Yet there are costs to the new low rates fewDemocrats at the time apparently considered. The rules Bradley set up in Fair Tax, which Treasury and Congress then followed, was that tax reform would affect neither government revenues nor income distribution. This was an implicit call for accepting the low rate the rich, with all their deductions and shelters, actually paid, as the rate they ought to be paying. Tax reform, in a very real sense, conceded that all the lobbyists and tax lawyers and shelter hustlers who have profited from helping the rich outwit the IRS were ultimately in the right. A familiar rationalization for this was that high rates create incentives for the rich to undermine the tax code through lobbyists and accountants--as if, even with the new low rates, the rich wouldn't continue such schemes.

Journalist William Greider pointed out thepalpable costs of the top rate reduction. In Rolling Stone last November, Greider showed that the new rate will give a $20 billion tax windfall to 390,000 rich Americans who make more than $200,000 a year but aren't taking advantage of tax shelters. Tax reform also takes about $20 billion from those in the same top income group who are using tax shelters. Taking from the rich to give to the rich.

Writing in The Washington Post in April,Robert Reich articulated a less palpable, but more insidious effect. Reich likened the loss of the principle of progressivity to the informal exemption from military service the rich received with the ending of the draft in 1973. Both, says Reich, amounted to "a renunciation of social aspiration. The retreat signaled an abandonment of an important goal, and with it our sense of mutual responsibility and interdependence.' Sadly, the loss of the principle of progressivity represents the opposite of what tax reform, in its noblest light, stands for: the spirit of shared sacrifice for the common good.

Yet without the lower rates, tax reform wasdoomed--that's the persuasive justification for it. Indeed, the lower the top rate, the more loopholes had to be eliminated to pay for it. Rostenkowski's bill, with high corporate taxes and a top rate 11 points higher than Packwood's, did not seriously crack down on tax shelters; Packwood's bill, with lower but still substantial corporate taxes, virtually eliminated shelters. Yet the effect of both bills on the amount of taxes the wealthiest group of Americans paid was about the same.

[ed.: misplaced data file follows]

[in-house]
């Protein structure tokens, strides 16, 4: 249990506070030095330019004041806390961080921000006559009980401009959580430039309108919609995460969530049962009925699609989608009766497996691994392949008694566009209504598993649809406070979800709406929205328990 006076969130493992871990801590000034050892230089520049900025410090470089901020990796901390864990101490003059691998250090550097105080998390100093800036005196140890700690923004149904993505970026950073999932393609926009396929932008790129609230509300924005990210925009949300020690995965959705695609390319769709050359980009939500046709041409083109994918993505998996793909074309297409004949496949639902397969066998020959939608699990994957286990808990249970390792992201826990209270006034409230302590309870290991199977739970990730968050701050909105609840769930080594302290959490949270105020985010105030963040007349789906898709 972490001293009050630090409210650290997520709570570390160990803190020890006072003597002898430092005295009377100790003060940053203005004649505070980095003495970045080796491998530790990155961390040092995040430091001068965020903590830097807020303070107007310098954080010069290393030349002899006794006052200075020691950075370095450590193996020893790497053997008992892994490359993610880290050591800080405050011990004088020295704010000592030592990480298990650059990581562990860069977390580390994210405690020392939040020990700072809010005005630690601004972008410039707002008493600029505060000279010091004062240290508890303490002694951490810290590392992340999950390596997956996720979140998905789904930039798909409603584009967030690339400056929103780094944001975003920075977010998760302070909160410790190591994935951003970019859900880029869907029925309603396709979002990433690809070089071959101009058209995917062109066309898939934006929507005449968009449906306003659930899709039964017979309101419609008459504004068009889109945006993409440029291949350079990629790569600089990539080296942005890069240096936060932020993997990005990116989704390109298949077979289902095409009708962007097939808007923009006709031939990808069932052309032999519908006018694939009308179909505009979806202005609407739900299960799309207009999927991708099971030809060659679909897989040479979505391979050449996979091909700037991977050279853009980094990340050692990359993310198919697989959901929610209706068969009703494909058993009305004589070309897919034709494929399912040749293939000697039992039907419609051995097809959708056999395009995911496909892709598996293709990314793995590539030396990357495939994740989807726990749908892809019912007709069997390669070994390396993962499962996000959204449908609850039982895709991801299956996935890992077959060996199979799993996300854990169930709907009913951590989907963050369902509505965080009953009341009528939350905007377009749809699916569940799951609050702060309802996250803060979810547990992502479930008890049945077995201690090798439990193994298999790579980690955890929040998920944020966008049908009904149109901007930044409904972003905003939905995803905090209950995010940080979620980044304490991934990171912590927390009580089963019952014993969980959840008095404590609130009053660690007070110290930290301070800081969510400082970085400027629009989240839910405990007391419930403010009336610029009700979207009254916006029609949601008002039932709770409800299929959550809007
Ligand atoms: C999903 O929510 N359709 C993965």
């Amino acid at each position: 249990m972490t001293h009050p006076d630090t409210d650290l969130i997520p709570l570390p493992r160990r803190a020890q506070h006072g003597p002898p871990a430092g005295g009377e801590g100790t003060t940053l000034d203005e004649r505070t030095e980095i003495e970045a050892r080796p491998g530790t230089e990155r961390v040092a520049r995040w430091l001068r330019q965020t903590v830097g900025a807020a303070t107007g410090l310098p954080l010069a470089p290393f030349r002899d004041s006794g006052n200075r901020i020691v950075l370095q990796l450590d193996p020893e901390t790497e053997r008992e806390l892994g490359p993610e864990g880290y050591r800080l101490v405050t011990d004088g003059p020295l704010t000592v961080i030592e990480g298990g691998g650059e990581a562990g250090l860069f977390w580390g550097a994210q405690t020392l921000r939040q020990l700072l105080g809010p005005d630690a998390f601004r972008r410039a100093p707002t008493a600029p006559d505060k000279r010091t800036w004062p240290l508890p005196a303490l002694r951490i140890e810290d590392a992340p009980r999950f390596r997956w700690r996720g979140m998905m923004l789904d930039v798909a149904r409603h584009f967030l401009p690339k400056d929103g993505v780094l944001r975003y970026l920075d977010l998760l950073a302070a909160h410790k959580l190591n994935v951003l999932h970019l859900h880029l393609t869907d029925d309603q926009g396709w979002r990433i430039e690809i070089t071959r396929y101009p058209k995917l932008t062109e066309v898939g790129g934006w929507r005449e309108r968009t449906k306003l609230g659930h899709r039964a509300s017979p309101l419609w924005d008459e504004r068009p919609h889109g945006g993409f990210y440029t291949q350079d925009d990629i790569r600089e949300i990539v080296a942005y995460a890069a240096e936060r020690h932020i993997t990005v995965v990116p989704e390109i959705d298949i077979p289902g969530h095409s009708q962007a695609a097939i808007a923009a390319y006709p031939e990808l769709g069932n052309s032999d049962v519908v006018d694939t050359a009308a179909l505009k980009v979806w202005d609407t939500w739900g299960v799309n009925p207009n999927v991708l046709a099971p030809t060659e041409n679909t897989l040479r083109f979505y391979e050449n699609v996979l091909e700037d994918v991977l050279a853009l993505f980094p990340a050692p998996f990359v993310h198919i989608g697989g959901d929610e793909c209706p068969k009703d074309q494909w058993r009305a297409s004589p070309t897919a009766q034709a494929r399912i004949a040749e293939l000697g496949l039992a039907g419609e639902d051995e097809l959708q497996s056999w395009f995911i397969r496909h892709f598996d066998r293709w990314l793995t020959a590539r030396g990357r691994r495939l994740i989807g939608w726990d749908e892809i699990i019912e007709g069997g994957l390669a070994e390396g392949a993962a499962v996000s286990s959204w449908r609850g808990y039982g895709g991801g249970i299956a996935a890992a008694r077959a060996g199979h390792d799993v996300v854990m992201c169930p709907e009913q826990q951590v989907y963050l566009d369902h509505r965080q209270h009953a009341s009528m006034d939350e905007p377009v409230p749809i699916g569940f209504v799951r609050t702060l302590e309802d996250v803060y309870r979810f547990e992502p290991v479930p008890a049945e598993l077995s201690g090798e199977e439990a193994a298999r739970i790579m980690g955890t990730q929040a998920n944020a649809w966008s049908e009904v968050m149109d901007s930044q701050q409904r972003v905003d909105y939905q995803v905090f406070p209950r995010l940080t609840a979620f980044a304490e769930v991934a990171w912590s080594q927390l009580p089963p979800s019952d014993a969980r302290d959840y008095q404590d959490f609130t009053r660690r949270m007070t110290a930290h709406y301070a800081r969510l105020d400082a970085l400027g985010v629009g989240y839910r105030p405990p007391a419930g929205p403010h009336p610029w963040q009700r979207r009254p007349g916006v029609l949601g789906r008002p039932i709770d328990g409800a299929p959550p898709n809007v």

Despite its imperfections, the Tax Reform Actis for the public good. Though the 28 percent top rate is a blow to the principle of progressivity, the new tax code will be more progressive in its effect than the loophole-ridden code it replaces. It takes six million of the working poor off the tax rolls. It eliminates billions of dollars of economically worthless tax shelters. It removes inequities between those who paid their full share of taxes and those who exploited deductions to reduce or eliminate their taxes.

But tax reform's most important victory is inshowing that politically irresolvable dilemmas can be overcome by appeals to, and strategies aimed at, the common good. The country now faces another such dilemma: towering deficits side-by-side with the need for immense amounts of additional government spending--for programs such as infrastructure repair, welfare reform, and care for the elderly. The best solution to these problems is to divert tax dollars from where they aren't essential to where they are, and to increase taxes. One becomes gloomy just thinking of the number of special interests arrayed against such a solution.

What makes tax reform an inspiring lesson isthat cracking the special interest gridlock doesn't require sweeping Washington clean of self-interest. A few key players in the right places can set things in motion so that even those disposed toward fighting reform see their own interest in backing it. There must be Bill Bradley-types able to fashion radical compromises that work. There must be reporters who understand federal programs well enough to see through press releases and distinguish fat from muscle. There need to be a few administration officials who, like McLure and Pearlman, can persuasively argue the case for ideal solutions. There's an equal need for a few others, like Darman and Baker, who can fashion the Machiavellian tactics to implement them.

Jaded Washington insiders may not believe it,but tax reform has widened the boundaries of the politically possible. It is not outrageous, then, to call for one simple legislative change that will correct the most serious flaw in the Tax Reform Act of 1986, plant a flag for the notion of shared sacrifice and, incidentally, brings us about $20 billion closer to the goal of deficit reduction: raise the top tax rate by, say, 10 percent.
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Author:Glastris, Paul
Publication:Washington Monthly
Article Type:Book Review
Date:Jun 1, 1987